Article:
China potentially could dictate terms as the fastest growing market in a world suddenly awash in potential oil and gas resources, speakers suggested during a discussion of energy and security in China and Pacific Asia at the Woodrow Wilson Center for Scholars.
That would put pressure on Russia to reconsider threats to cut off sales to European countries and other customers for political purposes since its potential new supplies may be too expensive to develop, especially if the US decides to aggressively export crude oil and LNG, they said on Sept. 17.
“The two big markets for growth will be the Middle East, which will consume its own oil and gas, and China,” said Amy Myers Jaffe, executive director of energy and sustainability at the University of California at Davis. “That let it extract terms from Russia leading up to the recent pipeline announcement, then go back to LNG suppliers and say they need to be more competitive.”
It also has lent money so aggressively to oil producing countries that Russia and Venezuela essentially are giving it crude to repay their debts, she said, adding, “It’s something Russia will need to consider, given its boldness in Europe.”
Putting out markers
Among other Pacific Asian countries, Japan is still recovering from the 2011 Fukishima nuclear power plant accident and becoming more dependent on LNG, observed Mikhal E. Herberg, research director at the National Bureau of Asian Research’s Energy Security Program. “I don’t think energy is a big piece of the China-Japan relationship, although Japan has a vital interest in controlling sea lanes coming through Asia,” he said.
Territorial disputes in the region tend to be 95% geopolitical, Herberg said. “It raises the stakes at the margin to the extent that you believe there are major oil resources in the South China Sea,” he said, adding, “All the countries are using energy to put out markers defining their territory.”
Australia and China’s relationship is being drawn closer together in the meantime because China’s energy market potential is so great, he continued. “Australia is going through a huge debate about whether its future relationship needs to be as strong as it has traditionally since China is closer and holds such promise,” Herberg said.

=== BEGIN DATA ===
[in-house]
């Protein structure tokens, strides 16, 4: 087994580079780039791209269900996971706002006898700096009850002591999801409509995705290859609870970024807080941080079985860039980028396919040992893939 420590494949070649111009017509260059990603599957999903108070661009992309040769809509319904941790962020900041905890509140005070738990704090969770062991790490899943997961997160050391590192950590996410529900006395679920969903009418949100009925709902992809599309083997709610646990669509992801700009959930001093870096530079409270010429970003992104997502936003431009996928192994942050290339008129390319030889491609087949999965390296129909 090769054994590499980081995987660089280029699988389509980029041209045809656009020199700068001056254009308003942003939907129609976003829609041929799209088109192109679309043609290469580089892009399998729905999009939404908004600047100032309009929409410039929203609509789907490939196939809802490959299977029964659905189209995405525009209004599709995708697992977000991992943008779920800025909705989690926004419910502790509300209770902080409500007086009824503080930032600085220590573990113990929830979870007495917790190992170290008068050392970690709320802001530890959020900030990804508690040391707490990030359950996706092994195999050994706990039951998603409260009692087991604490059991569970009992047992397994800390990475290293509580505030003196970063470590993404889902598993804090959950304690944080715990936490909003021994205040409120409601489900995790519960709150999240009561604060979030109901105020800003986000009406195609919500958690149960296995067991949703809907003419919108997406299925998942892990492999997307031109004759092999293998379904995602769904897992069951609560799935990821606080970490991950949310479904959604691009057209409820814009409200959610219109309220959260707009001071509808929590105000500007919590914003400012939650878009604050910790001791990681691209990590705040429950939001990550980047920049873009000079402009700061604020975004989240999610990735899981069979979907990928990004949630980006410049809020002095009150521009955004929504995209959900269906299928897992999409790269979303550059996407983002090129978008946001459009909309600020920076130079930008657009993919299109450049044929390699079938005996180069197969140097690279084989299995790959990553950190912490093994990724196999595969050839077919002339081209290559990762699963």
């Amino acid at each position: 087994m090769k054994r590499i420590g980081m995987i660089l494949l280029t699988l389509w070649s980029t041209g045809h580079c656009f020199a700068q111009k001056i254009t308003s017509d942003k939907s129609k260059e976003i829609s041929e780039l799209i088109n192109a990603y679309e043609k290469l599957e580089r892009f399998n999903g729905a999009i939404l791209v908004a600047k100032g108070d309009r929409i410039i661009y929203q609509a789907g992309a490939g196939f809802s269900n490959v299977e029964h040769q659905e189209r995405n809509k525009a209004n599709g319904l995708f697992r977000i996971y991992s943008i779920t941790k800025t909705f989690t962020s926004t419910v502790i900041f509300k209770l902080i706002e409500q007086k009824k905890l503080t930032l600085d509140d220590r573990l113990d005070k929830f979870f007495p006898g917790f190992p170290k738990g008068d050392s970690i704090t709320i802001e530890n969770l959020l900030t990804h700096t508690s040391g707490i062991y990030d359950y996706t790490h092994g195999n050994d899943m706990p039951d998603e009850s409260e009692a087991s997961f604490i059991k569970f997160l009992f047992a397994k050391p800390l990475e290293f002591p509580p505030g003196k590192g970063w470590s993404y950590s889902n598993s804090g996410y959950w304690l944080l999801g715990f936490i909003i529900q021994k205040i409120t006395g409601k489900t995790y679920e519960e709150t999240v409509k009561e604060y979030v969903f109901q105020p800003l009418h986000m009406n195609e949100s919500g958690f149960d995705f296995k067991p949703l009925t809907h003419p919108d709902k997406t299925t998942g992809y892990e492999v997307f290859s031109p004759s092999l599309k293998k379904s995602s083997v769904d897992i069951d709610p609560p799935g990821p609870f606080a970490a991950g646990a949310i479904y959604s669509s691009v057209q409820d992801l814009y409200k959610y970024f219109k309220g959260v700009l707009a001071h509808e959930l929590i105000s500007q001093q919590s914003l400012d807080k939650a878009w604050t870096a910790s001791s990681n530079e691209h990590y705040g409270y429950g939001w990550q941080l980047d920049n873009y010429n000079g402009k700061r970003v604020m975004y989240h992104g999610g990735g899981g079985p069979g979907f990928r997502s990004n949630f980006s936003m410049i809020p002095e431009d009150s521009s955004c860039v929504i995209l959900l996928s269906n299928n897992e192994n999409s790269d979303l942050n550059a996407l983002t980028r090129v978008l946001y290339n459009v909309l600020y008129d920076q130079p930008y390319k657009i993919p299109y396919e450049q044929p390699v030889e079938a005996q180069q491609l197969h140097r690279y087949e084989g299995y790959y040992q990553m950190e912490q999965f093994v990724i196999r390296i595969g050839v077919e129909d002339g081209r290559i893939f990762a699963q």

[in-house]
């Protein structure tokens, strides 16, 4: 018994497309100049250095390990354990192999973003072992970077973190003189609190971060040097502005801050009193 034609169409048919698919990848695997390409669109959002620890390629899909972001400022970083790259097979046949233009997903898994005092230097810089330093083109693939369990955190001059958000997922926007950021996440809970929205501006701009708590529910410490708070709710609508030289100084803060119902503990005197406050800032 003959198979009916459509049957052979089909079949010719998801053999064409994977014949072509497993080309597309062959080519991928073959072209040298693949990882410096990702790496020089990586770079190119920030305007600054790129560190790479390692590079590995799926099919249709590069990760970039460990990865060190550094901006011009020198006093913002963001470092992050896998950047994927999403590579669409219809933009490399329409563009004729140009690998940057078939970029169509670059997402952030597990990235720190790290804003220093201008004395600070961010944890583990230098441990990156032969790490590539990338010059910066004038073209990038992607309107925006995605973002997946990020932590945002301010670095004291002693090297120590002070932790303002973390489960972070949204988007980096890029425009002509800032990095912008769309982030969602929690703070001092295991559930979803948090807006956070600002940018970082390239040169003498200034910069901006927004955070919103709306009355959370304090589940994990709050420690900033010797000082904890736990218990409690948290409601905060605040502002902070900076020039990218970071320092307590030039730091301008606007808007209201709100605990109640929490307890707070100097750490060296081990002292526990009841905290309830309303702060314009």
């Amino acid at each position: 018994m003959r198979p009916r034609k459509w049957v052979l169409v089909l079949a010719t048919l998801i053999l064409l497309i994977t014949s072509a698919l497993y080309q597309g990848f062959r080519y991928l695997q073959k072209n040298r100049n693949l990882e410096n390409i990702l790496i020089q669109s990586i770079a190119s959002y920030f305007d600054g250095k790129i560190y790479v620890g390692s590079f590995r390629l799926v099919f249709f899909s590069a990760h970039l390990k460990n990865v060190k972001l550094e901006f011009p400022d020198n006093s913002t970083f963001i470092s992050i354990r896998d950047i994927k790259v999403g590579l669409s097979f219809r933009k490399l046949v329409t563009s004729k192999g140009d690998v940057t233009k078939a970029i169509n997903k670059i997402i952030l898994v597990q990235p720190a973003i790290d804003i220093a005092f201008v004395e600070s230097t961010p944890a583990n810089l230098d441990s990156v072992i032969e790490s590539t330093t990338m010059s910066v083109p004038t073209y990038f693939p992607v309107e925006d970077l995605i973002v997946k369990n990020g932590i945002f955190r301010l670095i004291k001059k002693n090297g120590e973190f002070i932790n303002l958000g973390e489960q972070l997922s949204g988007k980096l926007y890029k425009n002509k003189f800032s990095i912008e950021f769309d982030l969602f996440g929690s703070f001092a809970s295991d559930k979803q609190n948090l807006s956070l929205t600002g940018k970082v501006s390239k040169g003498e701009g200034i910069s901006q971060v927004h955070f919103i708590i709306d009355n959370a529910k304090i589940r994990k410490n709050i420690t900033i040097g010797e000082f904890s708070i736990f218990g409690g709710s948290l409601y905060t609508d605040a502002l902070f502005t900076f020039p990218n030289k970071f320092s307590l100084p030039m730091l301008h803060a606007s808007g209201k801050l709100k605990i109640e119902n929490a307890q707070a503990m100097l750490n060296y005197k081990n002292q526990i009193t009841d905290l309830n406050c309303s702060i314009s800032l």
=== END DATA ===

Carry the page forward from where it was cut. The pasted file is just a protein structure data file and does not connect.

China’s shale gas potential is significant, but its development will depend on its ability to overcome a large number of variables and replicate the US success that was grounded in economic opportunity, a good existing transportation system, and other very favorable conditions, according to J. William Ichord, ConocoPhillips Co.’s vice-president of international government affairs.
“We’ve really only been in the shale gas business for about 10 years,” he said. “There’s been a substantial amount of experimentation to get the best yields and production rates. Seventy-five percent of the wells being drilled now benefit from pad technology.”
China’s basis for success lies in its having a lot of shale gas spread across the country, and its production contracts for conventional gas recovery having worked over the last decade, Ichord said. “We’re having discussions with the Chinese ministries about the flexibility which will be needed,” he said. “We believe a rolling operating development plan could help bring China’s shale gas on-line more quickly.”
Closer to conventional
Asked how this might work, the ConocoPhillips official explained that under a Chinese production-sharing agreement, a producer has to file an action plan. That’s not always practical in shale project, where the producer often learns as he goes along. “A rolling operating development plan would make a search for unconventional energy closer to a conventional strategy,” Ichord said.
Jaffe noted, “The US also has an interesting opportunity in its oil and gas exports. That gives us an instant platform to improve global oil and gas trade. Having a proactive global energy policy where countries don’t horde their reserves is a worthy goal. The irony is if the US exports more, China won’t have to develop as much of its shale. The need for Russian energy in Europe also would go down.”
Speakers’ responses varied when they were asked whether gas will begin to replace coal in China. “In the near term, it has an all-of-the-above strategy, for lack of a better term,” said Ichord. “The government has set targets for shale gas development in the 12th 5-year plan, and LNG imports have started to increase. But it’s all feeding into growing demand.”
Herberg said, “China understands now that it needs to move more gas into power generation. Its goal of 20 bcm/year is ambitious.”
Jan H. Kalicki, the Wilson Center’s regional and global energy issues leader, said, “If the US played a more aggressive role in promoting energy trade with China, it also would contribute to its environmental improvement.”
Jaffe added, “If China develops its shale, a lot of LNG which would have gone there would logically head to India. Its demand is much more commercial than China’s, which is more willing to pay top dollar to participate in resource developments in places like Myannmar. Middle East supplies will need to ask where they’ll align themselves.”